On cooler days, the mask was the worst piece of his uniform. The elastic band held it so snugly to his face that the metal band across the nosepiece felt as if it were grinding into his bones. In addition to this, the air within the mask always felt warm and moist, which lead his skin to itch in the places where the concave piece of cloth rubbed against his cheeks and chin. On this particular day, however, it wasn’t the mask he mentally cursed –it was the white Tyvek suit that crinkled like a tarp with every move he made.
Originally, the suit had been designed to keep chemicals from leaking onto the clothes and skin of workers unfortunate enough to spill a barrel of sulfuric acid or caustic. As such, the material was so tightly woven that not even the smallest drop of contaminant could seep through its pores. The inverse, however, was also true. The suit trapped body heat like the glass walls of a greenhouse, even within the shade of trees.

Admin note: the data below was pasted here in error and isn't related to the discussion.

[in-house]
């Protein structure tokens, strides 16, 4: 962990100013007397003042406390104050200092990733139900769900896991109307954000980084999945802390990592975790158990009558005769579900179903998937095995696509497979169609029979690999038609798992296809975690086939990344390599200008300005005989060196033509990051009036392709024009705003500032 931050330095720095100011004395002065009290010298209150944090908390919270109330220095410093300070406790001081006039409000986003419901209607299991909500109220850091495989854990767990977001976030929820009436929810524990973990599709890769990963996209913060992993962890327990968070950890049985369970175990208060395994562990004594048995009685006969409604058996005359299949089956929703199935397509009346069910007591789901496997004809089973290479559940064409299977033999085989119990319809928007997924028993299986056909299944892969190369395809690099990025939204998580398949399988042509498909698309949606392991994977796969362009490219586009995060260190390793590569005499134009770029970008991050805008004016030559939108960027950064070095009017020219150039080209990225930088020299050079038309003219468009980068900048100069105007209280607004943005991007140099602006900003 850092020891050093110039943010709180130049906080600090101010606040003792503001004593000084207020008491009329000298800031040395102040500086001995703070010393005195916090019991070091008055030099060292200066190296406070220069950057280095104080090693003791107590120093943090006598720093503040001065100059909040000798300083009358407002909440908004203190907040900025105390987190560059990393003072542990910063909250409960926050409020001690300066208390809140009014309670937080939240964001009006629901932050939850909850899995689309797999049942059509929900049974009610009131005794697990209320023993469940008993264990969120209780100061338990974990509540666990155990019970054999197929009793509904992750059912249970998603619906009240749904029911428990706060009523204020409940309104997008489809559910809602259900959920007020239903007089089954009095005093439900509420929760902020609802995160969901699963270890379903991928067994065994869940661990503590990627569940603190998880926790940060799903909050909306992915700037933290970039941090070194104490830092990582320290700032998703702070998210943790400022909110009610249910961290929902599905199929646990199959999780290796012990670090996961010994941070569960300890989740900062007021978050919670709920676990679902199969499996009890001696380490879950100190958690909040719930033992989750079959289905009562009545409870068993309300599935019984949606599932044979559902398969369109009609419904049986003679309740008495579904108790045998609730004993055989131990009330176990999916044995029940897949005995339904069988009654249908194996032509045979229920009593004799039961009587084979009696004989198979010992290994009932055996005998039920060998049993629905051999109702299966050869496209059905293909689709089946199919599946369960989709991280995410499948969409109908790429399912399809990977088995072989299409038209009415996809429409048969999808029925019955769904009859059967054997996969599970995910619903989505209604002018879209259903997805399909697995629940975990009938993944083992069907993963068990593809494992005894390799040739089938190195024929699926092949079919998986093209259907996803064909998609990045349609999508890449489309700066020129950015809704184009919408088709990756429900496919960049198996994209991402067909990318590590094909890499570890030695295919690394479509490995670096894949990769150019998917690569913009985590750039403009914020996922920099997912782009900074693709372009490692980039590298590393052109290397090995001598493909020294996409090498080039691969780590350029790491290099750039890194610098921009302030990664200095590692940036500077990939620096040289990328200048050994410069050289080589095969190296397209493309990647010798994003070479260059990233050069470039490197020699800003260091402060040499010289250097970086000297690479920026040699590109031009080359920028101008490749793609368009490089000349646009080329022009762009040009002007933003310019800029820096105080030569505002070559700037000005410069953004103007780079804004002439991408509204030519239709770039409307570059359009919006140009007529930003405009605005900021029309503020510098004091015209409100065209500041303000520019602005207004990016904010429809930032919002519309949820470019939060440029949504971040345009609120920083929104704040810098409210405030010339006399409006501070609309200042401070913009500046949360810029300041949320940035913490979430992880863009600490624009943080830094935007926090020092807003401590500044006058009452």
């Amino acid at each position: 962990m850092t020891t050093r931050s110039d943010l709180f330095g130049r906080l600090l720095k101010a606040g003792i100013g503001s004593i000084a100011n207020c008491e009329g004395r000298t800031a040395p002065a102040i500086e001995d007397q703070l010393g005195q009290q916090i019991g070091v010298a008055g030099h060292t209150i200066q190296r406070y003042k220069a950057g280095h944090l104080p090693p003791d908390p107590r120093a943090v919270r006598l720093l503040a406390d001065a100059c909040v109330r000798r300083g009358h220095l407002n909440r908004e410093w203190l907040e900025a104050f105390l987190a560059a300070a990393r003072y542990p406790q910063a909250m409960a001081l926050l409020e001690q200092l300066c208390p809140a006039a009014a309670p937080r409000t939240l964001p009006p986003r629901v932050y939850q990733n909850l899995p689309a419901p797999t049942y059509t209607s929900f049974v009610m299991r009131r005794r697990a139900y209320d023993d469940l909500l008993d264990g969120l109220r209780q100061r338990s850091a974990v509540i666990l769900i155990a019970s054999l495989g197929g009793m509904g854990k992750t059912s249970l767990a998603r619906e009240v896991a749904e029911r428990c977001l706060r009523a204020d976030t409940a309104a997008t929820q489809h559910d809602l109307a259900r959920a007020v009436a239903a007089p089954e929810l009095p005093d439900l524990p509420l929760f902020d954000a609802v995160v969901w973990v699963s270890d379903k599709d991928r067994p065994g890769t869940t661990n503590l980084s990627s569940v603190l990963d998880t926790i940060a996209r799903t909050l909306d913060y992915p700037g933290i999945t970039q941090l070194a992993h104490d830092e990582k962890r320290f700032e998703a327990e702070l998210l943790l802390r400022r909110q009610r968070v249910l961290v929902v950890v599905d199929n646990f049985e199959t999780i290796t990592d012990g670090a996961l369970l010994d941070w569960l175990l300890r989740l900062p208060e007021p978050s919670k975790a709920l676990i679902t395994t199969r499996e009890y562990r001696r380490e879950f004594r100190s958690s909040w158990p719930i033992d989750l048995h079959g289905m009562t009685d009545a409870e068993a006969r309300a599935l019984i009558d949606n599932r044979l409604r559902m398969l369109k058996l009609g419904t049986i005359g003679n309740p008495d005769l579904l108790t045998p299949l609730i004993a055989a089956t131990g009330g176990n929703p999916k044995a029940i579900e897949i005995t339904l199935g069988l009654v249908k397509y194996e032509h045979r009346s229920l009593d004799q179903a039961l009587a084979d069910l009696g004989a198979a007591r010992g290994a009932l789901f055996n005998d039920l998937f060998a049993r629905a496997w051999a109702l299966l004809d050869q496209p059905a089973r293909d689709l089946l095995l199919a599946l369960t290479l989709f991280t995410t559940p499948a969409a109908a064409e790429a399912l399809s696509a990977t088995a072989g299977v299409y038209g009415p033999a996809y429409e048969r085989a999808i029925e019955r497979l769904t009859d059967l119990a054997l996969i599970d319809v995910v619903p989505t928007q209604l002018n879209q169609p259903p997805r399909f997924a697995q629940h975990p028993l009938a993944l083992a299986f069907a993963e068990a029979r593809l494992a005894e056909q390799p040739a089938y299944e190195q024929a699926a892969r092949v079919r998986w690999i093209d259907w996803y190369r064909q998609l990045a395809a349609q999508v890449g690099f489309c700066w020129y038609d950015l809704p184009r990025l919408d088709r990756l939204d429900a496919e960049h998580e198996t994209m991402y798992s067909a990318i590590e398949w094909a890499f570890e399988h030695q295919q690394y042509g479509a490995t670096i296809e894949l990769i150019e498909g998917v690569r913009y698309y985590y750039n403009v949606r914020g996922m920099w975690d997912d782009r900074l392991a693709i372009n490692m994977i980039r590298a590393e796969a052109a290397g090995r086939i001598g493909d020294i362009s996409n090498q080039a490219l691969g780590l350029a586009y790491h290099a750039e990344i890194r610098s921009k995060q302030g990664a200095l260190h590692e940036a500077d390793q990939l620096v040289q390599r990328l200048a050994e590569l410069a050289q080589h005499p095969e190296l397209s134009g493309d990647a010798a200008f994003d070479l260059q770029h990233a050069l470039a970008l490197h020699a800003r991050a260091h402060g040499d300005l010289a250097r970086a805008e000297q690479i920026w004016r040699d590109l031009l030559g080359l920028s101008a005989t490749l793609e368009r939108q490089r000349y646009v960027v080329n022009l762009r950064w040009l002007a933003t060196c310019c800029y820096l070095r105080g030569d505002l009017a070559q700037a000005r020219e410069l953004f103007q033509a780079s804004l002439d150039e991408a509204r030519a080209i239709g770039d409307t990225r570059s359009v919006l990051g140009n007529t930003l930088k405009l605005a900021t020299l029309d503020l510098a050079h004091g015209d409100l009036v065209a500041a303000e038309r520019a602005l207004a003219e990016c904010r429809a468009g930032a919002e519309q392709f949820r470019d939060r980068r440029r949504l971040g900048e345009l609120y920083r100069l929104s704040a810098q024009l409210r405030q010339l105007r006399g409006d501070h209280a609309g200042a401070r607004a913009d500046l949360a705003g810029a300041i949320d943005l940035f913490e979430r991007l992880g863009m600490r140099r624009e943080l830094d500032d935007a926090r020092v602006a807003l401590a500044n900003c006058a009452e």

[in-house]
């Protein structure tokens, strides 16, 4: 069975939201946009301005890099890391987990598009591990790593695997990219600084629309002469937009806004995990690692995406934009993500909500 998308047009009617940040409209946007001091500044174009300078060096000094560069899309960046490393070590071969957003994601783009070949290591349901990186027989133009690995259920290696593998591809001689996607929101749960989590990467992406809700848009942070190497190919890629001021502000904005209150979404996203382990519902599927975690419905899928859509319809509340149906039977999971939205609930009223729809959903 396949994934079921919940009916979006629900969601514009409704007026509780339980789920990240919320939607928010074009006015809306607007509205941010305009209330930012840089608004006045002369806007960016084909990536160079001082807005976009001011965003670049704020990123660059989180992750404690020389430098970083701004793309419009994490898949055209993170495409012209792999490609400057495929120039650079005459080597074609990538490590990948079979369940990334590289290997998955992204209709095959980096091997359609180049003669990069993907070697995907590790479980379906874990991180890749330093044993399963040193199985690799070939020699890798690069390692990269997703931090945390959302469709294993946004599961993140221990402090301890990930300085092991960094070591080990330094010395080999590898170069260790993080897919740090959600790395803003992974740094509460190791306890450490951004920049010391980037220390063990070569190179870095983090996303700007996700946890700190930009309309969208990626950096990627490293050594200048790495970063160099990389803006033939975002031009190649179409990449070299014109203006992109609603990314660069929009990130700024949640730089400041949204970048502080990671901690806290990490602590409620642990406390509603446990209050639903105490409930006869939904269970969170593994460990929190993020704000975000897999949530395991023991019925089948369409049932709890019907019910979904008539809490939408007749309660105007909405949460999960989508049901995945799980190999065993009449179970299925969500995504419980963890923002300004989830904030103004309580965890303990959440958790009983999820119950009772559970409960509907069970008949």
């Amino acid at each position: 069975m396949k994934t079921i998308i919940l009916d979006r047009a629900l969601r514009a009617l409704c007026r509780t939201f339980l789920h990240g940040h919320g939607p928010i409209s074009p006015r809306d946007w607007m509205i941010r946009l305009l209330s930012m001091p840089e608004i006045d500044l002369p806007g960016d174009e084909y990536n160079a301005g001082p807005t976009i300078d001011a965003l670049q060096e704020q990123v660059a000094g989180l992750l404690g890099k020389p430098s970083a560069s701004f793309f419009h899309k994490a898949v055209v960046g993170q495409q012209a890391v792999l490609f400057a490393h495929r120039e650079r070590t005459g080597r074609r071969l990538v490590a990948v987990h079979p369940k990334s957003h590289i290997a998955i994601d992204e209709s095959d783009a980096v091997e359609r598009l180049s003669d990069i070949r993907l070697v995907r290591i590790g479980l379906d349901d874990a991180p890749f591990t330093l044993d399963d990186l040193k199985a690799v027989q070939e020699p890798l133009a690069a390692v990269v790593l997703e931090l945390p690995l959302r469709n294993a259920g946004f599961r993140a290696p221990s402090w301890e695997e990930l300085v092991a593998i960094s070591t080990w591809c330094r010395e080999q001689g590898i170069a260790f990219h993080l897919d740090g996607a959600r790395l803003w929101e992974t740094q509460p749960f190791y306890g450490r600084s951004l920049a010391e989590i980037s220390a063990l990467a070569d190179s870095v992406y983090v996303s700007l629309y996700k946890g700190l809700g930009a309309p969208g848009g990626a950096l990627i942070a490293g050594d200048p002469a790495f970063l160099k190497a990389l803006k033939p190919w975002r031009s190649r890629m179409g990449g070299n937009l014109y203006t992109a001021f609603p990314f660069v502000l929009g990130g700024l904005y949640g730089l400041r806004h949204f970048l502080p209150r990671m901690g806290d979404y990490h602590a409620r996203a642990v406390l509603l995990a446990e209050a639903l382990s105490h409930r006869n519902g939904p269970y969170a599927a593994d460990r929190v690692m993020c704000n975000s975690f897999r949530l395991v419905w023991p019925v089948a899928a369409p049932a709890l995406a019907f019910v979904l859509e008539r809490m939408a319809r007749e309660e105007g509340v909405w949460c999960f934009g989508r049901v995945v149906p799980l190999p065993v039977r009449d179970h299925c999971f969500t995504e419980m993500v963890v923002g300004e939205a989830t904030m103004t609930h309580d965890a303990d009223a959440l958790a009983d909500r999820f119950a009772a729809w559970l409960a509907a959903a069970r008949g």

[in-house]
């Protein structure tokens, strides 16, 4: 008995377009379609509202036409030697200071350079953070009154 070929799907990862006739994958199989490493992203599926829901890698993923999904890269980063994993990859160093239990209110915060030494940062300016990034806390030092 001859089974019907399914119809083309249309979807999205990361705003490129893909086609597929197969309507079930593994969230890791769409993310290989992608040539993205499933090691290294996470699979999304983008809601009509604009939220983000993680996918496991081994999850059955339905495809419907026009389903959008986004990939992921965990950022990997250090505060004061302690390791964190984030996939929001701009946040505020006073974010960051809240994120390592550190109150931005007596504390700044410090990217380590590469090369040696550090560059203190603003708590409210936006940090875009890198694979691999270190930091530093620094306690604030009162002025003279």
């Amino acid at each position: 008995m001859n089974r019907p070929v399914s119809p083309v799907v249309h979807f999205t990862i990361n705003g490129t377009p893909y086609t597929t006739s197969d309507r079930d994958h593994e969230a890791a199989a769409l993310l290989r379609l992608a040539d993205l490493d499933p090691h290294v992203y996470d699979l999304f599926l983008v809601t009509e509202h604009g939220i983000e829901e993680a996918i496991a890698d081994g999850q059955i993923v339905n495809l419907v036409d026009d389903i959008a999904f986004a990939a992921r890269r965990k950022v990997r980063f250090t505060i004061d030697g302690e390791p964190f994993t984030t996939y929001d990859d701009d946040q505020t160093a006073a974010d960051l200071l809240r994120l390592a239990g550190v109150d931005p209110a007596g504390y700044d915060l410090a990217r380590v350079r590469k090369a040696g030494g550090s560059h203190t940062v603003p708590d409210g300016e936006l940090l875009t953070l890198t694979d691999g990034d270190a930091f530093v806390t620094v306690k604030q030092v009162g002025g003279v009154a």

Tanner's back and chest were slick with sweat and he knew he'd have to stop for water soon. But first he had to ensure the immediate area was clear: it simply wouldn't do for him to unzip his naked body from the protective shell and take a long pull from the canteen slung over his shoulder only to have a Spewer come along. He'd be as defenseless as a baby bird with a broken wing, his entire body exposed to potential infection. As a Sweeper, it was his job to be cautious and methodical, to patrol the forests surrounding his settlement and eliminate threats to the community. Dying out here, in what should have been his realm of expertise, would be a dishonor that would taint his family for generations to come. So he had to be certain he was completely alone before he'd so much as pull the mask from his face.